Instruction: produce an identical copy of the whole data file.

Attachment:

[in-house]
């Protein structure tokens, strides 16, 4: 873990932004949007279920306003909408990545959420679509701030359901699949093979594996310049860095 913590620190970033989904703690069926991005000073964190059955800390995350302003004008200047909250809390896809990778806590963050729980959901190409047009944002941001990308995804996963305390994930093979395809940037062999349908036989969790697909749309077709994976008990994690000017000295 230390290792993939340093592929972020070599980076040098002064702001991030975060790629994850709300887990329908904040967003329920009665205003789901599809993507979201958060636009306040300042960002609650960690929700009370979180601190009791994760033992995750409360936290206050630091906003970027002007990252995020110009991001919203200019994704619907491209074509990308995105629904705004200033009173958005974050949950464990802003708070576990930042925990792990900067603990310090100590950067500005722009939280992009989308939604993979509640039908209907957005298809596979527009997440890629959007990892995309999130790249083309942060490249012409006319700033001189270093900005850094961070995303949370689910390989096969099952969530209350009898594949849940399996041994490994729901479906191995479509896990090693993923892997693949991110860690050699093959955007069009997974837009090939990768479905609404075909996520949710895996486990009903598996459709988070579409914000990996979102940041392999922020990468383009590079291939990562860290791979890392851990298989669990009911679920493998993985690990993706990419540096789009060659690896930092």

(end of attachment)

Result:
[in-house]
């Protein structure tokens, strides 16, 4: 873990932004949007279920306003909408990545959420679509701030359901699949093979594996310049860095 913590620190970033989904703690069926991005000073964190059955800390995350302003004008200047909250809390896809990778806590963050729980959901190409047009944002941001990308995804996963305390994930093979395809940037062999349908036989969790697909749309077709994976008990994690000017000295 230390290792993939340093592929972020070599980076040098002064702001991030975060790629994850709300887990329908904040967003329920009665205003789901599809993507979201958060636009306040300042960002609650960690929700009370979180601190009791994760033992995750409360936290206050630091906003970027002007990252995020110009991001919203200019994704619907491209074509990308995105629904705004200033009173958005974050949950464990802003708070576990930042925990792990900067603990310090100590950067500005722009939280992009989308939604993979509640039908209907957005298809596979527009997440890629959007990892995309999130790249083309942060490249012409006319700033001189270093900005850094961070995303949370689910390989096969099952969530209350009898594949849940399996041994490994729901479906191995479509896990090693993923892997693949991110860690050699093959955007069009997974837009090939990768479905609404075909996520949710895996486990009903598996459709988070579409914000990996979102940041392999922020990468383009590079291939990562860290791979890392851990298989669990009911679920493998993985690990993706990419540096789009060659690896930092």